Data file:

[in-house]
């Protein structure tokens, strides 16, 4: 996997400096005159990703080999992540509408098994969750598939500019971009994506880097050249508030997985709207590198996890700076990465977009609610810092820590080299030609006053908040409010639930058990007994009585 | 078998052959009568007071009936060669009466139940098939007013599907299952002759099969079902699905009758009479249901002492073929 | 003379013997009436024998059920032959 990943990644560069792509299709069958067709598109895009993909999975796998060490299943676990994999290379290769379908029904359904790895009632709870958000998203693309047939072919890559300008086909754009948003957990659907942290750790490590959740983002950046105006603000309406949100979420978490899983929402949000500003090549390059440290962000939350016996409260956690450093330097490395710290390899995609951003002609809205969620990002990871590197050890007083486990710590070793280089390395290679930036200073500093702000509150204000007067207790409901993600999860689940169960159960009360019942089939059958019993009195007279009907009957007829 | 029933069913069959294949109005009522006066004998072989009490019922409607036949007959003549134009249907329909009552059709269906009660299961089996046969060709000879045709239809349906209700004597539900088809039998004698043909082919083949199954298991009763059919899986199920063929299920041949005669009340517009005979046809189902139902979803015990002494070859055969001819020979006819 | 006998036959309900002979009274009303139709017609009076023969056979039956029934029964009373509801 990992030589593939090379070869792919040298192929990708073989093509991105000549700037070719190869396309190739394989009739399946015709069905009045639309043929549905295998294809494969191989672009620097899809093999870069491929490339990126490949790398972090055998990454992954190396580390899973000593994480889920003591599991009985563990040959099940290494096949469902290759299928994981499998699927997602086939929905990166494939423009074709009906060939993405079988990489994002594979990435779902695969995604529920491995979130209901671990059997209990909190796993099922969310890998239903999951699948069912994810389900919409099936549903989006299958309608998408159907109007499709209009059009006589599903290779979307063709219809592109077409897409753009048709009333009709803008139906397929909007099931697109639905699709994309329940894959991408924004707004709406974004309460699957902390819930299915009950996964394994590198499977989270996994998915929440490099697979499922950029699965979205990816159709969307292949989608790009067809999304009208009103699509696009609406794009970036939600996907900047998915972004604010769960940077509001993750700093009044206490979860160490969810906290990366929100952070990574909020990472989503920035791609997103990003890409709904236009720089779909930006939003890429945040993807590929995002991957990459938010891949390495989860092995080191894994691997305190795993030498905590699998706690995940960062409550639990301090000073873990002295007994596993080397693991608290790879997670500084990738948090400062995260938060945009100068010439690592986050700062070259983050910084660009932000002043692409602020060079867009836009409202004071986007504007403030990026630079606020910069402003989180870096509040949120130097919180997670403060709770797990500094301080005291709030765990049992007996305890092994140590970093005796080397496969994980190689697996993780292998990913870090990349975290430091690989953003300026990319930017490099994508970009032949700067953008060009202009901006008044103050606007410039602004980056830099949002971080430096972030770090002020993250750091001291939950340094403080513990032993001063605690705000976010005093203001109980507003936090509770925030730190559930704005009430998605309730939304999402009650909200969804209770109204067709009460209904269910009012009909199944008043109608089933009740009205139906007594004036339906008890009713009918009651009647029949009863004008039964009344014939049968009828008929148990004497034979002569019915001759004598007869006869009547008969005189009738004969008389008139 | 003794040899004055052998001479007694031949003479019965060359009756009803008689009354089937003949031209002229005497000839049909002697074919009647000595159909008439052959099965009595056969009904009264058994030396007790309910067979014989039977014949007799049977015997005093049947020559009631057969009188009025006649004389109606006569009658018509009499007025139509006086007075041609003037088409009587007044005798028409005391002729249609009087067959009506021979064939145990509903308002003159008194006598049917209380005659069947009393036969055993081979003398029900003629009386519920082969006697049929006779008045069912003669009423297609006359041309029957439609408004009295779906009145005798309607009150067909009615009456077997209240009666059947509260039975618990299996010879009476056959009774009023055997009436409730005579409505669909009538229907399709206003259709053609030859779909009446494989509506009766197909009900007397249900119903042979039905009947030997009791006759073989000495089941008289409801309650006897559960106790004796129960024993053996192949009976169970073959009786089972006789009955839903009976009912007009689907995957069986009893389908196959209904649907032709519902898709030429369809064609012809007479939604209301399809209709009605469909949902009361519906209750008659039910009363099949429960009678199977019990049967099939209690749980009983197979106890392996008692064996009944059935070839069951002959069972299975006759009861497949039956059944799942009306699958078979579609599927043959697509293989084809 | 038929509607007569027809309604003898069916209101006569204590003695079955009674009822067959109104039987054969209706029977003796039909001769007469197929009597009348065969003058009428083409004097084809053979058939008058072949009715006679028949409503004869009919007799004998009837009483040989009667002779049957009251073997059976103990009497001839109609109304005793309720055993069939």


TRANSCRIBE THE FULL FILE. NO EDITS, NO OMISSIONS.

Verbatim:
[in-house]
């Protein structure tokens, strides 16, 4: 996997400096005159990703080999992540509408098994969750598939500019971009994506880097050249508030997985709207590198996890700076990465977009609610810092820590080299030609006053908040409010639930058990007994009585 | 078998052959009568007071009936060669009466139940098939007013599907299952002759099969079902699905009758009479249901002492073929 | 003379013997009436024998059920032959 990943990644560069792509299709069958067709598109895009993909999975796998060490299943676990994999290379290769379908029904359904790895009632709870958000998203693309047939072919890559300008086909754009948003957990659907942290750790490590959740983002950046105006603000309406949100979420978490899983929402949000500003090549390059440290962000939350016996409260956690450093330097490395710290390899995609951003002609809205969620990002990871590197050890007083486990710590070793280089390395290679930036200073500093702000509150204000007067207790409901993600999860689940169960159960009360019942089939059958019993009195007279009907009957007829 | 029933069913069959294949109005009522006066004998072989009490019922409607036949007959003549134009249907329909009552059709269906009660299961089996046969060709000879045709239809349906209700004597539900088809039998004698043909082919083949199954298991009763059919899986199920063929299920041949005669009340517009005979046809189902139902979803015990002494070859055969001819020979006819 | 006998036959309900002979009274009303139709017609009076023969056979039956029934029964009373509801 990992030589593939090379070869792919040298192929990708073989093509991105000549700037070719190869396309190739394989009739399946015709069905009045639309043929549905295998294809494969191989672009620097899809093999870069491929490339990126490949790398972090055998990454992954190396580390899973000593994480889920003591599991009985563990040959099940290494096949469902290759299928994981499998699927997602086939929905990166494939423009074709009906060939993405079988990489994002594979990435779902695969995604529920491995979130209901671990059997209990909190796993099922969310890998239903999951699948069912994810389900919409099936549903989006299958309608998408159907109007499709209009059009006589599903290779979307063709219809592109077409897409753009048709009333009709803008139906397929909007099931697109639905699709994309329940894959991408924004707004709406974004309460699957902390819930299915009950996964394994590198499977989270996994998915929440490099697979499922950029699965979205990816159709969307292949989608790009067809999304009208009103699509696009609406794009970036939600996907900047998915972004604010769960940077509001993750700093009044206490979860160490969810906290990366929100952070990574909020990472989503920035791609997103990003890409709904236009720089779909930006939003890429945040993807590929995002991957990459938010891949390495989860092995080191894994691997305190795993030498905590699998706690995940960062409550639990301090000073873990002295007994596993080397693991608290790879997670500084990738948090400062995260938060945009100068010439690592986050700062070259983050910084660009932000002043692409602020060079867009836009409202004071986007504007403030990026630079606020910069402003989180870096509040949120130097919180997670403060709770797990500094301080005291709030765990049992007996305890092994140590970093005796080397496969994980190689697996993780292998990913870090990349975290430091690989953003300026990319930017490099994508970009032949700067953008060009202009901006008044103050606007410039602004980056830099949002971080430096972030770090002020993250750091001291939950340094403080513990032993001063605690705000976010005093203001109980507003936090509770925030730190559930704005009430998605309730939304999402009650909200969804209770109204067709009460209904269910009012009909199944008043109608089933009740009205139906007594004036339906008890009713009918009651009647029949009863004008039964009344014939049968009828008929148990004497034979002569019915001759004598007869006869009547008969005189009738004969008389008139 | 003794040899004055052998001479007694031949003479019965060359009756009803008689009354089937003949031209002229005497000839049909002697074919009647000595159909008439052959099965009595056969009904009264058994030396007790309910067979014989039977014949007799049977015997005093049947020559009631057969009188009025006649004389109606006569009658018509009499007025139509006086007075041609003037088409009587007044005798028409005391002729249609009087067959009506021979064939145990509903308002003159008194006598049917209380005659069947009393036969055993081979003398029900003629009386519920082969006697049929006779008045069912003669009423297609006359041309029957439609408004009295779906009145005798309607009150067909009615009456077997209240009666059947509260039975618990299996010879009476056959009774009023055997009436409730005579409505669909009538229907399709206003259709053609030859779909009446494989509506009766197909009900007397249900119903042979039905009947030997009791006759073989000495089941008289409801309650006897559960106790004796129960024993053996192949009976169970073959009786089972006789009955839903009976009912007009689907995957069986009893389908196959209904649907032709519902898709030429369809064609012809007479939604209301399809209709009605469909949902009361519906209750008659039910009363099949429960009678199977019990049967099939209690749980009983197979106890392996008692064996009944059935070839069951002959069972299975006759009861497949039956059944799942009306699958078979579609599927043959697509293989084809 | 038929509607007569027809309604003898069916209101006569204590003695079955009674009822067959109104039987054969209706029977003796039909001769007469197929009597009348065969003058009428083409004097084809053979058939008058072949009715006679028949409503004869009919007799004998009837009483040989009667002779049957009251073997059976103990009497001839109609109304005793309720055993069939």